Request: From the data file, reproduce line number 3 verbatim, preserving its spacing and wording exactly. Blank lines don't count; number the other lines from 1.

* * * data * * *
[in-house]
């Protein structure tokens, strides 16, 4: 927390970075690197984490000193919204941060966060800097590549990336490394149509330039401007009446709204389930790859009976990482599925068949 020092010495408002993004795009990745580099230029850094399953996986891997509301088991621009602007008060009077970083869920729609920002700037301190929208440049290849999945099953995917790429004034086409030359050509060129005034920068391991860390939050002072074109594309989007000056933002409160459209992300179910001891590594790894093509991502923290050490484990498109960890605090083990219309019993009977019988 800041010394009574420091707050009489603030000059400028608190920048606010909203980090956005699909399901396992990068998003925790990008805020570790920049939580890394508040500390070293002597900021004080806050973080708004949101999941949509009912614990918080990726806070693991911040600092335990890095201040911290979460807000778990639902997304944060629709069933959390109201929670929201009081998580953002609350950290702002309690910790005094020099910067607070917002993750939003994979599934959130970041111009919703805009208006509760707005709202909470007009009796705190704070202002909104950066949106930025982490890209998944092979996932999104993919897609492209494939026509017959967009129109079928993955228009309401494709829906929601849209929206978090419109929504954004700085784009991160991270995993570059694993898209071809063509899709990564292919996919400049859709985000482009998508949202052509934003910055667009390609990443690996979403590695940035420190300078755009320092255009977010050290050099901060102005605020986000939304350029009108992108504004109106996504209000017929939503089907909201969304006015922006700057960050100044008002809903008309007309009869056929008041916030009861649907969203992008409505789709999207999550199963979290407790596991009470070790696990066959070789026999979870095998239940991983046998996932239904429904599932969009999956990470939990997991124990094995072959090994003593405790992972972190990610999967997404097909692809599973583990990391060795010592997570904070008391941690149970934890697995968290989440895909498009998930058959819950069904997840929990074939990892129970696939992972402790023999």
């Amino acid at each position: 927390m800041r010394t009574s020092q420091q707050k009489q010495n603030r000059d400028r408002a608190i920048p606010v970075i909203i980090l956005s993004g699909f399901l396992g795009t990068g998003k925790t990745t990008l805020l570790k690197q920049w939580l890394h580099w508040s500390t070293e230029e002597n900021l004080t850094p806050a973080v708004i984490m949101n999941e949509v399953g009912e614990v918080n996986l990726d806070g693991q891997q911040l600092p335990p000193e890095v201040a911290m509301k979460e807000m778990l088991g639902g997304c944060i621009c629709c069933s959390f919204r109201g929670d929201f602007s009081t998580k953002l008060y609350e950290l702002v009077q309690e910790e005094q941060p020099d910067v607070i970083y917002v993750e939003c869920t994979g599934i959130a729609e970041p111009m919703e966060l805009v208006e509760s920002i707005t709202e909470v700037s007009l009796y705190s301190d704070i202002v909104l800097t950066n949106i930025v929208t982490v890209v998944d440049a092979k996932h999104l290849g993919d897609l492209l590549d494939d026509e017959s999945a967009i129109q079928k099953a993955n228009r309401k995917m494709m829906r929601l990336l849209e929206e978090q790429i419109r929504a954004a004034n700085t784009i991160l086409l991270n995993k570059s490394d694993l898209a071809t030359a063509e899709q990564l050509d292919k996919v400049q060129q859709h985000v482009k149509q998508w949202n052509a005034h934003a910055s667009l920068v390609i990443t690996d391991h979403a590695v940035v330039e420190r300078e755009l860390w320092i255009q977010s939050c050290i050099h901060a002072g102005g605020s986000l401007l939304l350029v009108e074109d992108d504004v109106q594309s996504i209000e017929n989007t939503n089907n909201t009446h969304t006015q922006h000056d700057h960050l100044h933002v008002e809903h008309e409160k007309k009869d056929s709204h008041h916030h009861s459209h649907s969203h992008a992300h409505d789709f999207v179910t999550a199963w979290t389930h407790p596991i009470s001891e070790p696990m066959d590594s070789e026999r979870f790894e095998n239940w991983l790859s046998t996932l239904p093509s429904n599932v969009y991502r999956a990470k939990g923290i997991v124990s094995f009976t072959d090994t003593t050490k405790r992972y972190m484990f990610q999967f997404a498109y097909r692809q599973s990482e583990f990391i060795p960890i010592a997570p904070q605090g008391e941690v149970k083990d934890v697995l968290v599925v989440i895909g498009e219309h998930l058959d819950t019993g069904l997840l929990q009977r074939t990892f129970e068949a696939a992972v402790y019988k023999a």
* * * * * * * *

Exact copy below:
């Amino acid at each position: 927390m800041r010394t009574s020092q420091q707050k009489q010495n603030r000059d400028r408002a608190i920048p606010v970075i909203i980090l956005s993004g699909f399901l396992g795009t990068g998003k925790t990745t990008l805020l570790k690197q920049w939580l890394h580099w508040s500390t070293e230029e002597n900021l004080t850094p806050a973080v708004i984490m949101n999941e949509v399953g009912e614990v918080n996986l990726d806070g693991q891997q911040l600092p335990p000193e890095v201040a911290m509301k979460e807000m778990l088991g639902g997304c944060i621009c629709c069933s959390f919204r109201g929670d929201f602007s009081t998580k953002l008060y609350e950290l702002v009077q309690e910790e005094q941060p020099d910067v607070i970083y917002v993750e939003c869920t994979g599934i959130a729609e970041p111009m919703e966060l805009v208006e509760s920002i707005t709202e909470v700037s007009l009796y705190s301190d704070i202002v909104l800097t950066n949106i930025v929208t982490v890209v998944d440049a092979k996932h999104l290849g993919d897609l492209l590549d494939d026509e017959s999945a967009i129109q079928k099953a993955n228009r309401k995917m494709m829906r929601l990336l849209e929206e978090q790429i419109r929504a954004a004034n700085t784009i991160l086409l991270n995993k570059s490394d694993l898209a071809t030359a063509e899709q990564l050509d292919k996919v400049q060129q859709h985000v482009k149509q998508w949202n052509a005034h934003a910055s667009l920068v390609i990443t690996d391991h979403a590695v940035v330039e420190r300078e755009l860390w320092i255009q977010s939050c050290i050099h901060a002072g102005g605020s986000l401007l939304l350029v009108e074109d992108d504004v109106q594309s996504i209000e017929n989007t939503n089907n909201t009446h969304t006015q922006h000056d700057h960050l100044h933002v008002e809903h008309e409160k007309k009869d056929s709204h008041h916030h009861s459209h649907s969203h992008a992300h409505d789709f999207v179910t999550a199963w979290t389930h407790p596991i009470s001891e070790p696990m066959d590594s070789e026999r979870f790894e095998n239940w991983l790859s046998t996932l239904p093509s429904n599932v969009y991502r999956a990470k939990g923290i997991v124990s094995f009976t072959d090994t003593t050490k405790r992972y972190m484990f990610q999967f997404a498109y097909r692809q599973s990482e583990f990391i060795p960890i010592a997570p904070q605090g008391e941690v149970k083990d934890v697995l968290v599925v989440i895909g498009e219309h998930l058959d819950t019993g069904l997840l929990q009977r074939t990892f129970e068949a696939a992972v402790y019988k023999a």